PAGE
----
Yesterday, the 115th Congress convened.The Republicans are in charge of both the House and Senate and there is been a lot of talk about tax reduction and “tax reform”. Does this mean we will get tax simplification? Since President Reagan signed the Internal Revenue Code of 1986, there have been more than 30,000 changes, excluding Obama care. The fact is the Internal Revenue Code is ridiculously complex and far too much time and money spent in our society both by individuals and businesses in complying and planning for our burdensome tax laws.
There definitely will be a push to lower corporate tax rates. This is good but let’s also simplify our business tax structure.
Even more unnecessary and confusing is the personal side of the Internal Revenue Code. For example the alternative minimum tax, designed to force a few wealthy millionaires of the late 1960s to pay tax, has now resulted in more than 1/4 of the middle class paying this burdensome tax. The AMT must go!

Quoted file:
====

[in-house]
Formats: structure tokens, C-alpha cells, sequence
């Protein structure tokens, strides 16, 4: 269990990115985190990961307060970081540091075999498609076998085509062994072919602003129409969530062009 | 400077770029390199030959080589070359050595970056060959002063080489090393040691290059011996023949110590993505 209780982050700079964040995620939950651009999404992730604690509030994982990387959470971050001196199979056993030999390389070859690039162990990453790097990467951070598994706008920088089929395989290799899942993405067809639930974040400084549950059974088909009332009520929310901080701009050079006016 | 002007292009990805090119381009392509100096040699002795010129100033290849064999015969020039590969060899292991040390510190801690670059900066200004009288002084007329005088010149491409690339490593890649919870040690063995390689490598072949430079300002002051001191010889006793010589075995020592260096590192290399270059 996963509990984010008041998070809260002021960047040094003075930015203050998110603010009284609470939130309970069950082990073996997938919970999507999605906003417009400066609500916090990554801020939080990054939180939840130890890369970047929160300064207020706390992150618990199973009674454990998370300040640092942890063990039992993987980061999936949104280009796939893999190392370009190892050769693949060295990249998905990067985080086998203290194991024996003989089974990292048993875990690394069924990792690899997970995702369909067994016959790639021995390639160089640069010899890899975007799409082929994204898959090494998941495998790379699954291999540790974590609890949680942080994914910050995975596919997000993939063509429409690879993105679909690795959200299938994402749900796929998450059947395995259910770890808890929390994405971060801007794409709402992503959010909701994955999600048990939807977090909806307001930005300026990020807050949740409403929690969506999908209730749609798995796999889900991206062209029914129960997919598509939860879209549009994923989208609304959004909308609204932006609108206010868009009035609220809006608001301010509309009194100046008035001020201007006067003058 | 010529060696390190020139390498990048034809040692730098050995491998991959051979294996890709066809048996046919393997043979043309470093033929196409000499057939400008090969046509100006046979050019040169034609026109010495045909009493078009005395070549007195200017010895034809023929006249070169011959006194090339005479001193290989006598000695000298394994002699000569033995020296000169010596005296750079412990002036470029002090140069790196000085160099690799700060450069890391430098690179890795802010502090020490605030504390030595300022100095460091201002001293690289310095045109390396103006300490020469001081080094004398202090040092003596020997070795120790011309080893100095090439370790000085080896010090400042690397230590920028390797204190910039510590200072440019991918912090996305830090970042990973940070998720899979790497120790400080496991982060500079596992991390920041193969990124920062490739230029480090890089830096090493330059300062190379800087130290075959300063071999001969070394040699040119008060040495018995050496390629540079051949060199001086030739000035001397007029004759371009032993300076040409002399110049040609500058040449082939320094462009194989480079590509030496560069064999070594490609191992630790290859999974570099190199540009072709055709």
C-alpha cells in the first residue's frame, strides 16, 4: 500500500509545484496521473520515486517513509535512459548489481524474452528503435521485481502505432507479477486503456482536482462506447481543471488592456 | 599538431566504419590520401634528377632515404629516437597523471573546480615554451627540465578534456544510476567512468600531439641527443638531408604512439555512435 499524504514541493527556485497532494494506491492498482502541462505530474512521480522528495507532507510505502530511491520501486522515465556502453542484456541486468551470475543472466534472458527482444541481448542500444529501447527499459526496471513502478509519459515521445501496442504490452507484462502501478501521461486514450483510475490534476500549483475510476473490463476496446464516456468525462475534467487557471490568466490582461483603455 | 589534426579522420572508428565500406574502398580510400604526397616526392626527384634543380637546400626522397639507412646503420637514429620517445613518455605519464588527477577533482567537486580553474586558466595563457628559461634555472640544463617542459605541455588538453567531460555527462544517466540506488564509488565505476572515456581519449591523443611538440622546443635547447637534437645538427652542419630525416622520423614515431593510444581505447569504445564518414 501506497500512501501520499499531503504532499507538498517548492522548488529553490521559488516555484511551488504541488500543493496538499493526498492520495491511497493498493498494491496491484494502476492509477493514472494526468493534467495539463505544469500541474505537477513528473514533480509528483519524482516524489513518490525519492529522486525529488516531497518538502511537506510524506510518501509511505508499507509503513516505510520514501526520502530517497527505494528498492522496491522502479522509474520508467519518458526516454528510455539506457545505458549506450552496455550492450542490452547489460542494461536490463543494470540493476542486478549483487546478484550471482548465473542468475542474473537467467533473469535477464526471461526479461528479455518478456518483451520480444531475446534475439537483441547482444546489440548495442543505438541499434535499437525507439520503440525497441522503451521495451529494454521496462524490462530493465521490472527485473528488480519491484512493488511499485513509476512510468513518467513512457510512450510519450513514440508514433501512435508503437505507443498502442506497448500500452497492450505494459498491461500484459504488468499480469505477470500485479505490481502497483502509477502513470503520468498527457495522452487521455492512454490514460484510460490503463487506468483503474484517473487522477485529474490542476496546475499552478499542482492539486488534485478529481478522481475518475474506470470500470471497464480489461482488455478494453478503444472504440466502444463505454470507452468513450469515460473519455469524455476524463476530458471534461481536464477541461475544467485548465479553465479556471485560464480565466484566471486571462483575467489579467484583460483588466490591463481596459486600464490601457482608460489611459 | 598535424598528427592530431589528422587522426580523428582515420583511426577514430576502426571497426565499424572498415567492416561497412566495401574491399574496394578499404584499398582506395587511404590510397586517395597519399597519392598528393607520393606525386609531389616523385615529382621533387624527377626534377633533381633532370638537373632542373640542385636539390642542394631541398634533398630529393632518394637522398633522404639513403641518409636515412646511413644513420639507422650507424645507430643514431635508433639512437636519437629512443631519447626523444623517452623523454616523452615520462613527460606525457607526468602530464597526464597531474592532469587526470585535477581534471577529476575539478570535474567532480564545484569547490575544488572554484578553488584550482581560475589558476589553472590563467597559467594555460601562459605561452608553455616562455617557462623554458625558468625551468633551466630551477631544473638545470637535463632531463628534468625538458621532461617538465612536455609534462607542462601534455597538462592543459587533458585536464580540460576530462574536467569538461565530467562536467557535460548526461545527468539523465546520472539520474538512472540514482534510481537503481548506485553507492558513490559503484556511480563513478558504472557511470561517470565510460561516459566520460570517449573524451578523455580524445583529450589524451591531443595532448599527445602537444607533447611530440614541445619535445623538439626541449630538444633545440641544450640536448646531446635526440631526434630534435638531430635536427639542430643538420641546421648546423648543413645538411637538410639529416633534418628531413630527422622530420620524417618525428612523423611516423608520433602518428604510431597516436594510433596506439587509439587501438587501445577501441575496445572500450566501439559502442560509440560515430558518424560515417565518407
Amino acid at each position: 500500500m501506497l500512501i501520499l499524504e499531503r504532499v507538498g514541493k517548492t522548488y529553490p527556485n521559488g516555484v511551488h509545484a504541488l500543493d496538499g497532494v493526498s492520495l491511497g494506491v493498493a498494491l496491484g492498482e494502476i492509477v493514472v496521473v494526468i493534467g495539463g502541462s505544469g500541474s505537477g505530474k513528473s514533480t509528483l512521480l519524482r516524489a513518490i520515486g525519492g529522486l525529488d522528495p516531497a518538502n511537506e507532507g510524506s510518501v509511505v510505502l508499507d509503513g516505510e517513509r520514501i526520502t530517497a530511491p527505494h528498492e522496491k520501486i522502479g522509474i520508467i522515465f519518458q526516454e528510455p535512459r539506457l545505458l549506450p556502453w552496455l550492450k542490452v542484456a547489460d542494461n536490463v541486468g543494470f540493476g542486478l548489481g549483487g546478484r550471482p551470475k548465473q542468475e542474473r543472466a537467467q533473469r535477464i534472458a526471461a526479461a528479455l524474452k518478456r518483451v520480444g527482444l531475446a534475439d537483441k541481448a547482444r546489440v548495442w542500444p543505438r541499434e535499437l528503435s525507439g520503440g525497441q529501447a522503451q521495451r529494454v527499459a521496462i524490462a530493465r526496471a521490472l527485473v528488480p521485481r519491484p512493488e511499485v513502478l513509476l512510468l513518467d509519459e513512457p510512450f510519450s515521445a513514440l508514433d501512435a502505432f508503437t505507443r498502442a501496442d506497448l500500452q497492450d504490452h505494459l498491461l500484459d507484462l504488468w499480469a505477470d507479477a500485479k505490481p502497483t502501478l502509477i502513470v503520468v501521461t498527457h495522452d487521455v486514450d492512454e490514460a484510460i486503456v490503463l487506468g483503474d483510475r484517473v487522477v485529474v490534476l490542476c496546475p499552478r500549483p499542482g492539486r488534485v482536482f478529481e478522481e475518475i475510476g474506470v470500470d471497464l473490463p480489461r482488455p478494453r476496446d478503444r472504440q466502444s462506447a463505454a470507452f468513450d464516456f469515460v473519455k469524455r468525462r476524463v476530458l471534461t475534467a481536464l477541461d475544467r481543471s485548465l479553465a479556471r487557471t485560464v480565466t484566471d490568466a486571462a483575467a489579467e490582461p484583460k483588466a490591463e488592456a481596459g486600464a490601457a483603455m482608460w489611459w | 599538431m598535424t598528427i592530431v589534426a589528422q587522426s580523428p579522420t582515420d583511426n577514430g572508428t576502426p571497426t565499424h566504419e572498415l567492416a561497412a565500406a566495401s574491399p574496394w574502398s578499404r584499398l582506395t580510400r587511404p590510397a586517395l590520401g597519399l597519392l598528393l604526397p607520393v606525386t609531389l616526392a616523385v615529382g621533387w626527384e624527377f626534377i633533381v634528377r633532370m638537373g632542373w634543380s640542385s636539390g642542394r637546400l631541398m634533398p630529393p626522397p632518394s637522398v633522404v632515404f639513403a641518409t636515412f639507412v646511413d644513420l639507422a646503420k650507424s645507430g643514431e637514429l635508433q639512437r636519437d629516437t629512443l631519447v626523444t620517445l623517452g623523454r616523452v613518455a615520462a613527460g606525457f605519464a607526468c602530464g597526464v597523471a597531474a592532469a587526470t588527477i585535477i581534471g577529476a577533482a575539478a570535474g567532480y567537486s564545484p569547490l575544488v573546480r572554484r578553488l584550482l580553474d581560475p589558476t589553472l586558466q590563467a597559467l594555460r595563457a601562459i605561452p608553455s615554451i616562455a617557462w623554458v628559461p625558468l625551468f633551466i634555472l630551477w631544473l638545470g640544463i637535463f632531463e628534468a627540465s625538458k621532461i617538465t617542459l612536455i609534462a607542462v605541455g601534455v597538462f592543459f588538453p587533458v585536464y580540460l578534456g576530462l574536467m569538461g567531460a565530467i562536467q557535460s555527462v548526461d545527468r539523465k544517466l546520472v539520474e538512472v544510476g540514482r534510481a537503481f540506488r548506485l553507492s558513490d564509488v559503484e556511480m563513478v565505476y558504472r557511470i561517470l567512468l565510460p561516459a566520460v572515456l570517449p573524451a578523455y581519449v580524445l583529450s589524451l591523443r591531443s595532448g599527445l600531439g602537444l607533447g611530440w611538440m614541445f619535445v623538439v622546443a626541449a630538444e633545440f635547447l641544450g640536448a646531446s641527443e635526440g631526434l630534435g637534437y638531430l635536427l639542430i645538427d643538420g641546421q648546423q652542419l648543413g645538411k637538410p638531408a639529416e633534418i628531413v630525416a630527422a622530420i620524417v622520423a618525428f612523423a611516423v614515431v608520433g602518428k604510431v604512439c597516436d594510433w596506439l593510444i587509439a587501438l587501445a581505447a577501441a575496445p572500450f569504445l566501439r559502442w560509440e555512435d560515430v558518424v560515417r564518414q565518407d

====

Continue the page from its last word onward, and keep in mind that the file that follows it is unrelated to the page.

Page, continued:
There are also complicated and unnecessary rules dealing with real estate. For example there is something known as the “passive activity loss limitation.” This is designed to prevent people from getting deductions for losses in real estate investment against their other income. The amount of time and effort to comply with this, plus the amount of litigation involving real estate deductions is an unnecessary drag upon the economy. This must go.
There is also a lot of talk about fraud and abuse. It is not the big so-called “loopholes” where most of the fraud occurs. Most fraud occurs with the earned income tax credit. This was originally designed as the “negative income tax” in the Nixon administration in order to be an efficient way for distributing welfare type payments from the government. Unfortunately it has become an area of massive abuse. If you don’t believe me, wait until the first days of tax filing this season. You will see people lined up outside the big box tax preparation offices so they can get their “refund” which is actually more money than they paid in for taxes. This must go!
The next time any of our politicians talk about tax reform listen for “simplification.” Simply adjusting tax rates is not enough to have the kind of impact we need to make our economy and lives simpler.